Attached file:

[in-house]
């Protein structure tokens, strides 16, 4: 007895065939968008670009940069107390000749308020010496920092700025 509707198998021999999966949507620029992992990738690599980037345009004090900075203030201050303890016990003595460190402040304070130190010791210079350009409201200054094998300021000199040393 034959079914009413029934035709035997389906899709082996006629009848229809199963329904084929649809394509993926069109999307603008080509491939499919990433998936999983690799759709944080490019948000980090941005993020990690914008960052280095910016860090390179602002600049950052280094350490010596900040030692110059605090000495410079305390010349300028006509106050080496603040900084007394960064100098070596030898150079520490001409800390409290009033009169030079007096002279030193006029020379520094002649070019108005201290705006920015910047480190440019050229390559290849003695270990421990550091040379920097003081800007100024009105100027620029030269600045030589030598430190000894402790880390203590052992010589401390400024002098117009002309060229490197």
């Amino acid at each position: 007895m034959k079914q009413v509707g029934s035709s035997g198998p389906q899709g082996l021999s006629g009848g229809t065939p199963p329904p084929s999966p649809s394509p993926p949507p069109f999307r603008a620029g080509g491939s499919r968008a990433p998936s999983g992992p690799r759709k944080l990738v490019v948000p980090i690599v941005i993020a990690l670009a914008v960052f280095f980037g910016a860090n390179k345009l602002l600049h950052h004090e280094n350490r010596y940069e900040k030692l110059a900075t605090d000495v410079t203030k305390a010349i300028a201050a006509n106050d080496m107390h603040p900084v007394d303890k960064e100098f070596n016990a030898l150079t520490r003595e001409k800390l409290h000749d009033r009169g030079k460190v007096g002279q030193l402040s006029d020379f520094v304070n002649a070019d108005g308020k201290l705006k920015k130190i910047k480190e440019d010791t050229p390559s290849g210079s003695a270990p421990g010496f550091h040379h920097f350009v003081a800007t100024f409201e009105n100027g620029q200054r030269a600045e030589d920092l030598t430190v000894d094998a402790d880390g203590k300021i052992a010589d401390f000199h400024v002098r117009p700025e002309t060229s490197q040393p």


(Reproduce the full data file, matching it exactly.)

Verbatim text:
[in-house]
């Protein structure tokens, strides 16, 4: 007895065939968008670009940069107390000749308020010496920092700025 509707198998021999999966949507620029992992990738690599980037345009004090900075203030201050303890016990003595460190402040304070130190010791210079350009409201200054094998300021000199040393 034959079914009413029934035709035997389906899709082996006629009848229809199963329904084929649809394509993926069109999307603008080509491939499919990433998936999983690799759709944080490019948000980090941005993020990690914008960052280095910016860090390179602002600049950052280094350490010596900040030692110059605090000495410079305390010349300028006509106050080496603040900084007394960064100098070596030898150079520490001409800390409290009033009169030079007096002279030193006029020379520094002649070019108005201290705006920015910047480190440019050229390559290849003695270990421990550091040379920097003081800007100024009105100027620029030269600045030589030598430190000894402790880390203590052992010589401390400024002098117009002309060229490197």
């Amino acid at each position: 007895m034959k079914q009413v509707g029934s035709s035997g198998p389906q899709g082996l021999s006629g009848g229809t065939p199963p329904p084929s999966p649809s394509p993926p949507p069109f999307r603008a620029g080509g491939s499919r968008a990433p998936s999983g992992p690799r759709k944080l990738v490019v948000p980090i690599v941005i993020a990690l670009a914008v960052f280095f980037g910016a860090n390179k345009l602002l600049h950052h004090e280094n350490r010596y940069e900040k030692l110059a900075t605090d000495v410079t203030k305390a010349i300028a201050a006509n106050d080496m107390h603040p900084v007394d303890k960064e100098f070596n016990a030898l150079t520490r003595e001409k800390l409290h000749d009033r009169g030079k460190v007096g002279q030193l402040s006029d020379f520094v304070n002649a070019d108005g308020k201290l705006k920015k130190i910047k480190e440019d010791t050229p390559s290849g210079s003695a270990p421990g010496f550091h040379h920097f350009v003081a800007t100024f409201e009105n100027g620029q200054r030269a600045e030589d920092l030598t430190v000894d094998a402790d880390g203590k300021i052992a010589d401390f000199h400024v002098r117009p700025e002309t060229s490197q040393p």